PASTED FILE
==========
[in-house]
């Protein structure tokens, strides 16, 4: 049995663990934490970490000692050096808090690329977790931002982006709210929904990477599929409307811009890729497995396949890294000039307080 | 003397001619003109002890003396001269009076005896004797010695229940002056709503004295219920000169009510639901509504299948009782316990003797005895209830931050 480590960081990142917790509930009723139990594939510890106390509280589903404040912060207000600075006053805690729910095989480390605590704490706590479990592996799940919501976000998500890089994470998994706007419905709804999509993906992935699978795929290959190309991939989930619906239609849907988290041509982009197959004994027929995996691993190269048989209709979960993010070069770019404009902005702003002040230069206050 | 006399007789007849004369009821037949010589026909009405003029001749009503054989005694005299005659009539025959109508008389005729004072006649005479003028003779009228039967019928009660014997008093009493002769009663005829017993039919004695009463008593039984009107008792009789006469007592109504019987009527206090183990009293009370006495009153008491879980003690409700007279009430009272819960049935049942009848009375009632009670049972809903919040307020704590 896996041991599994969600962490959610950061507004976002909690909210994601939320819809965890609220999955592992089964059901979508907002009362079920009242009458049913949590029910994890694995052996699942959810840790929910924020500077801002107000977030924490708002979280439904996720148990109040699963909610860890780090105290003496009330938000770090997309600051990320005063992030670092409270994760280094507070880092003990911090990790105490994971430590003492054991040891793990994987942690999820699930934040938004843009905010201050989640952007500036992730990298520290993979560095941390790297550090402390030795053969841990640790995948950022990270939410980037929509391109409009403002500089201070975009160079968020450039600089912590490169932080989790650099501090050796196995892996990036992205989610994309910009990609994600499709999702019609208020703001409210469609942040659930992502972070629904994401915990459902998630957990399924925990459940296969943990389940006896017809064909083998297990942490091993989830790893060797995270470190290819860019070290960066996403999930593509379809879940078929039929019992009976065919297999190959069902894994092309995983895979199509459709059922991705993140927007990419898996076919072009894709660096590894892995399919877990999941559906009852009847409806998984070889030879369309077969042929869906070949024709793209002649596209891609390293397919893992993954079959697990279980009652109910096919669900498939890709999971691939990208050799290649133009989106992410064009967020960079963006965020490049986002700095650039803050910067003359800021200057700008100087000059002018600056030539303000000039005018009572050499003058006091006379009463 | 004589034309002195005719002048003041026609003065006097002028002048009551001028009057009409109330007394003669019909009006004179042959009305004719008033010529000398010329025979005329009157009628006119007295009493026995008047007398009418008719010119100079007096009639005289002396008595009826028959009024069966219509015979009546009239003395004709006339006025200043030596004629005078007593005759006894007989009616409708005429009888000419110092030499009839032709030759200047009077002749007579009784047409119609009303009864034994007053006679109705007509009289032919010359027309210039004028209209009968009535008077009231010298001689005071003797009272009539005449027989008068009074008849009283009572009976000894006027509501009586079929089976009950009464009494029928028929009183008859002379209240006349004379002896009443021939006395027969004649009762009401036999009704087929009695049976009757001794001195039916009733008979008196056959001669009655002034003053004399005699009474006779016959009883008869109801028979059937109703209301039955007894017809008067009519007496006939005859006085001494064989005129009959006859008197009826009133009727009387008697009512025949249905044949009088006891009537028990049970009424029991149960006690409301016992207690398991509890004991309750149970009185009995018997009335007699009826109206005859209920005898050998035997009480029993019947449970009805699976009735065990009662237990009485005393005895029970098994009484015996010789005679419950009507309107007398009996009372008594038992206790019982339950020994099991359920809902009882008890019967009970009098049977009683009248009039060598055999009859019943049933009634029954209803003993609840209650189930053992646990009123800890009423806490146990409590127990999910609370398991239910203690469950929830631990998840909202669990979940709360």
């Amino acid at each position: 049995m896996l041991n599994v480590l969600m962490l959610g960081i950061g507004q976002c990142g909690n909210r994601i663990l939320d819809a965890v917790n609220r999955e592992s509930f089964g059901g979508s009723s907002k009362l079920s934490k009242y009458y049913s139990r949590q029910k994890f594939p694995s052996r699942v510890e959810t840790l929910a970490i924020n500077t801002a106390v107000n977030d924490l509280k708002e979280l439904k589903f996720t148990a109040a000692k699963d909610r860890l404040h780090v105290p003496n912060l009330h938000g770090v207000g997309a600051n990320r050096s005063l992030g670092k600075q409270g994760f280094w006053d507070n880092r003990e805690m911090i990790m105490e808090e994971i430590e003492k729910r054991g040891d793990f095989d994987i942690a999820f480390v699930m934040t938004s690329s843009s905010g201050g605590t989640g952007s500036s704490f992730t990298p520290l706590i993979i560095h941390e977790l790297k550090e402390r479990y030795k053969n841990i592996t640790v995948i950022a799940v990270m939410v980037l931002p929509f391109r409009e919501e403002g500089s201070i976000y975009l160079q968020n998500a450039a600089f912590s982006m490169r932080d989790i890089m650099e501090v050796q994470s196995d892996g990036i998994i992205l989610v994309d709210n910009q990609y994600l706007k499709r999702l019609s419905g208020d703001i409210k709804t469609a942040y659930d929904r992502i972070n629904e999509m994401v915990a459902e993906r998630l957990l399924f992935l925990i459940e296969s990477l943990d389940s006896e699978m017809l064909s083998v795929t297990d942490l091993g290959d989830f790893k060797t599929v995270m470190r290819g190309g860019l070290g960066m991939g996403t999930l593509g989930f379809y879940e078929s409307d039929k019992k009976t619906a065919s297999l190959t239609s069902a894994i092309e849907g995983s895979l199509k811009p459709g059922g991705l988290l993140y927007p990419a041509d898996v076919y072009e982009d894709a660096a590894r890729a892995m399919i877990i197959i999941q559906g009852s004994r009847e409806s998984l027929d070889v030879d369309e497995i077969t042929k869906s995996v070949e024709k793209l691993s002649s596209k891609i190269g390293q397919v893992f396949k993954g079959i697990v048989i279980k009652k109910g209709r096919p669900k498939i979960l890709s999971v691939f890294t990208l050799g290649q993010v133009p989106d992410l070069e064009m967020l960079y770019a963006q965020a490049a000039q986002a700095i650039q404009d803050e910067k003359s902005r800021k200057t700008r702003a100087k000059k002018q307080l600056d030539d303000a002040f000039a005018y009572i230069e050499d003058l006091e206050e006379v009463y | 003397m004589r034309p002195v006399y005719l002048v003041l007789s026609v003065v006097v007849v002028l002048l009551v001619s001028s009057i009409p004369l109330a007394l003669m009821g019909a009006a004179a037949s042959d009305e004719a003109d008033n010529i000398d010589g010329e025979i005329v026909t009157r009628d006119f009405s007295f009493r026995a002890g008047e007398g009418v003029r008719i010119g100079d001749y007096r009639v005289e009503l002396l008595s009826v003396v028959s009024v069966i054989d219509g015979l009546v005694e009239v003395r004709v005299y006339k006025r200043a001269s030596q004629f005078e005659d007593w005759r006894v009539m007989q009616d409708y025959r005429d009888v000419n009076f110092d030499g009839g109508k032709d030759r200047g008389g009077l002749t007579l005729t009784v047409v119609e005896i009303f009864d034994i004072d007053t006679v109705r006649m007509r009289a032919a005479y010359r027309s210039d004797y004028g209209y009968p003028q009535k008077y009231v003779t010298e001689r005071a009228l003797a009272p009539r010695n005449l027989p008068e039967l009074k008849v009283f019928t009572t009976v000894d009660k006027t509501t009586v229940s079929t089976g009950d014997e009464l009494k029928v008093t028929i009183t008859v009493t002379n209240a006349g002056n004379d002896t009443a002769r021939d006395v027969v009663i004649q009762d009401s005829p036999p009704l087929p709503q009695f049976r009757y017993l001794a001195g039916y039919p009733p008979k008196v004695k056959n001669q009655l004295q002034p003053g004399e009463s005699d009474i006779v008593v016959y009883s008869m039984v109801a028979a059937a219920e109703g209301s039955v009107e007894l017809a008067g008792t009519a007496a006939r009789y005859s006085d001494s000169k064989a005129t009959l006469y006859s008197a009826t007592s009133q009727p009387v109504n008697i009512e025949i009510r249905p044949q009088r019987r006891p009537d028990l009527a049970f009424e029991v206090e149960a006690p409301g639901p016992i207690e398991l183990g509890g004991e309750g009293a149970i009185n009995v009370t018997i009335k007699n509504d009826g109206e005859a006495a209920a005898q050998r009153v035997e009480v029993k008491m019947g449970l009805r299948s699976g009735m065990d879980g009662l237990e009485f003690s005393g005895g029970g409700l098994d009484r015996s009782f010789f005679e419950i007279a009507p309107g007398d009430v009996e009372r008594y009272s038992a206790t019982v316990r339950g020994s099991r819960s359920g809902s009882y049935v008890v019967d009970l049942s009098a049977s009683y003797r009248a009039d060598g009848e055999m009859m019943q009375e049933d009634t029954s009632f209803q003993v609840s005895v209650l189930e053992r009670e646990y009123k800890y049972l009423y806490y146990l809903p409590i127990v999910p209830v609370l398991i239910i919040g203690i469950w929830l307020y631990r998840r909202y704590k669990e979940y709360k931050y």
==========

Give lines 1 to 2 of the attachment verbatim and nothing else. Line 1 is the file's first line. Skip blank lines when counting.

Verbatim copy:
[in-house]
């Protein structure tokens, strides 16, 4: 049995663990934490970490000692050096808090690329977790931002982006709210929904990477599929409307811009890729497995396949890294000039307080 | 003397001619003109002890003396001269009076005896004797010695229940002056709503004295219920000169009510639901509504299948009782316990003797005895209830931050 480590960081990142917790509930009723139990594939510890106390509280589903404040912060207000600075006053805690729910095989480390605590704490706590479990592996799940919501976000998500890089994470998994706007419905709804999509993906992935699978795929290959190309991939989930619906239609849907988290041509982009197959004994027929995996691993190269048989209709979960993010070069770019404009902005702003002040230069206050 | 006399007789007849004369009821037949010589026909009405003029001749009503054989005694005299005659009539025959109508008389005729004072006649005479003028003779009228039967019928009660014997008093009493002769009663005829017993039919004695009463008593039984009107008792009789006469007592109504019987009527206090183990009293009370006495009153008491879980003690409700007279009430009272819960049935049942009848009375009632009670049972809903919040307020704590 896996041991599994969600962490959610950061507004976002909690909210994601939320819809965890609220999955592992089964059901979508907002009362079920009242009458049913949590029910994890694995052996699942959810840790929910924020500077801002107000977030924490708002979280439904996720148990109040699963909610860890780090105290003496009330938000770090997309600051990320005063992030670092409270994760280094507070880092003990911090990790105490994971430590003492054991040891793990994987942690999820699930934040938004843009905010201050989640952007500036992730990298520290993979560095941390790297550090402390030795053969841990640790995948950022990270939410980037929509391109409009403002500089201070975009160079968020450039600089912590490169932080989790650099501090050796196995892996990036992205989610994309910009990609994600499709999702019609208020703001409210469609942040659930992502972070629904994401915990459902998630957990399924925990459940296969943990389940006896017809064909083998297990942490091993989830790893060797995270470190290819860019070290960066996403999930593509379809879940078929039929019992009976065919297999190959069902894994092309995983895979199509459709059922991705993140927007990419898996076919072009894709660096590894892995399919877990999941559906009852009847409806998984070889030879369309077969042929869906070949024709793209002649596209891609390293397919893992993954079959697990279980009652109910096919669900498939890709999971691939990208050799290649133009989106992410064009967020960079963006965020490049986002700095650039803050910067003359800021200057700008100087000059002018600056030539303000000039005018009572050499003058006091006379009463 | 004589034309002195005719002048003041026609003065006097002028002048009551001028009057009409109330007394003669019909009006004179042959009305004719008033010529000398010329025979005329009157009628006119007295009493026995008047007398009418008719010119100079007096009639005289002396008595009826028959009024069966219509015979009546009239003395004709006339006025200043030596004629005078007593005759006894007989009616409708005429009888000419110092030499009839032709030759200047009077002749007579009784047409119609009303009864034994007053006679109705007509009289032919010359027309210039004028209209009968009535008077009231010298001689005071003797009272009539005449027989008068009074008849009283009572009976000894006027509501009586079929089976009950009464009494029928028929009183008859002379209240006349004379002896009443021939006395027969004649009762009401036999009704087929009695049976009757001794001195039916009733008979008196056959001669009655002034003053004399005699009474006779016959009883008869109801028979059937109703209301039955007894017809008067009519007496006939005859006085001494064989005129009959006859008197009826009133009727009387008697009512025949249905044949009088006891009537028990049970009424029991149960006690409301016992207690398991509890004991309750149970009185009995018997009335007699009826109206005859209920005898050998035997009480029993019947449970009805699976009735065990009662237990009485005393005895029970098994009484015996010789005679419950009507309107007398009996009372008594038992206790019982339950020994099991359920809902009882008890019967009970009098049977009683009248009039060598055999009859019943049933009634029954209803003993609840209650189930053992646990009123800890009423806490146990409590127990999910609370398991239910203690469950929830631990998840909202669990979940709360």